My Dd sat her RE gcse today. She has an EBD statement (long story, she's adopted from the care system). Last year in Y10 she was due to sit the entire paper. She sat the first paper and achieved 68 UMS on it (C+) but due to her extreme anxiety, walked out of the second paper after 10 minutes. School applied for special consideration but it wasn't granted. As she started the paper, she was awarded 6 UMS for that paper and was awarded an overall F.
So today she resat that paper. She worked hard for it and is in a much better place this year. However this week she has developed a chest infection. She has been coughing so much she has made herself sick but was determined to go to school to do this exam. School put her in a seperate room so that she would not disturb others with her coughing. Anyway she was coughing so badly that she was taken to the medical room. School then decided that she was too ill to carry on with the exam even though she wanted to. We were expecting an overall B but now it looks like she will get another F. I am so cross with the school for not allowing her to continue as this gcse was pretty much in the bag and she needs 6 to stay on at school.
From looking at the criteria for special consideration, it would seem that by starting the exam, the maximum that they can award her is 5% of the total paper ( as she only did 1/4 of the paper this will not be enough for a C) whereas if she had not started it they might have given her a discretionary C.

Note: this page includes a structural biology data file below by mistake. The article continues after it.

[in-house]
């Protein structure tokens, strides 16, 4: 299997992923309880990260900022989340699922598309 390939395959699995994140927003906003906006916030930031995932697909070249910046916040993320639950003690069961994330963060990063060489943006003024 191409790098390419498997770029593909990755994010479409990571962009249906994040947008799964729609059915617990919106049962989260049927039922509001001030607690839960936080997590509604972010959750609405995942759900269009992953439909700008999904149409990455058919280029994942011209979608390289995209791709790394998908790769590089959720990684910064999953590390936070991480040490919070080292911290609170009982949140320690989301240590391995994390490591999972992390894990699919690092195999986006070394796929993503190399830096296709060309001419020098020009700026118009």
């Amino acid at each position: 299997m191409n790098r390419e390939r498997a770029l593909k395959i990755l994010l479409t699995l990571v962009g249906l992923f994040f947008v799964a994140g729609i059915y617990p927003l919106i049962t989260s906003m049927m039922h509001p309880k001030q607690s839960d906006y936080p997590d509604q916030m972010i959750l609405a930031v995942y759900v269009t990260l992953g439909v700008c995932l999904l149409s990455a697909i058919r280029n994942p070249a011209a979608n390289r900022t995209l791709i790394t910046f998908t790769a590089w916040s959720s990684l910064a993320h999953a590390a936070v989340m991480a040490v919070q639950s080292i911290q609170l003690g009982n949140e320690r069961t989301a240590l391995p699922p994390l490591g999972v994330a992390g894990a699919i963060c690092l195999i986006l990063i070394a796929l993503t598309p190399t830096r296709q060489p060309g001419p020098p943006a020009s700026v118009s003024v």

Does anyone know whether I have my facts right in that if a student withdraws before an exam due to illness, a predicted grade can be used but if an exam is started but not completed, only 5% of the total for the paper can be added to the score achieved?
No it's what I've gleaned from reading the special consideration arrangements guide from Ofqual but it doesn't actually mention this scenario, it assumes that if you are ill you just wouldn't turn up for the exam in the first place.
If a pupil misses a whole paper they are absent and not given a grade. If the paper makes a small part of the final grade they'll be given a grade based on the other papers they've done. Predicted grades aren't used to give pupils grades if they're ill- think about it, we'd just give all kids massively inflated predictions on the off chance they will be ill. As teachers the vast majority of us aren't really sure why we supply predicted grades but suspect its to do with helping the exam boards set grade boundaries. It's really not nice that your daughter was ill and I really feel for students in this situation but I think you need to see that people will have been doing what they feel was best for your daughter, ultimately it would reflect better on the schools grades if they'd made her finish because she'd have come away with a higher grade IYSWIM. Practice during exams is dictated by exam boards/ government and not schools. I hope things work out well for your daughter.
Bulby - please can you clarify what you mean? She will just get the marks for the bits she's done and that grade will probably stand. Yes I know the school were doing their best for dd in the short term but possibly the worst they could have possibly done in the long term. As she is a C grade student this could prove a MASSIVE problem for September.
Sorry I've been out for the day. As far as I'm aware she'll be given a grade on the marks she has picked up out of the total. If she picked up a couple of marks on the paper it could work out better if special consideration is given than if she didn't do the paper at all and got special consideration. I'm happy to be told I'm wrong but this is what I've seen over the years. All the best
each exam board have their own arrangements for special consideration. She began the exam and had to stop due to a health problem so the school need to contact the exam board on her behalf. I would say urgently find out the exam board and their conditions for special arrangments.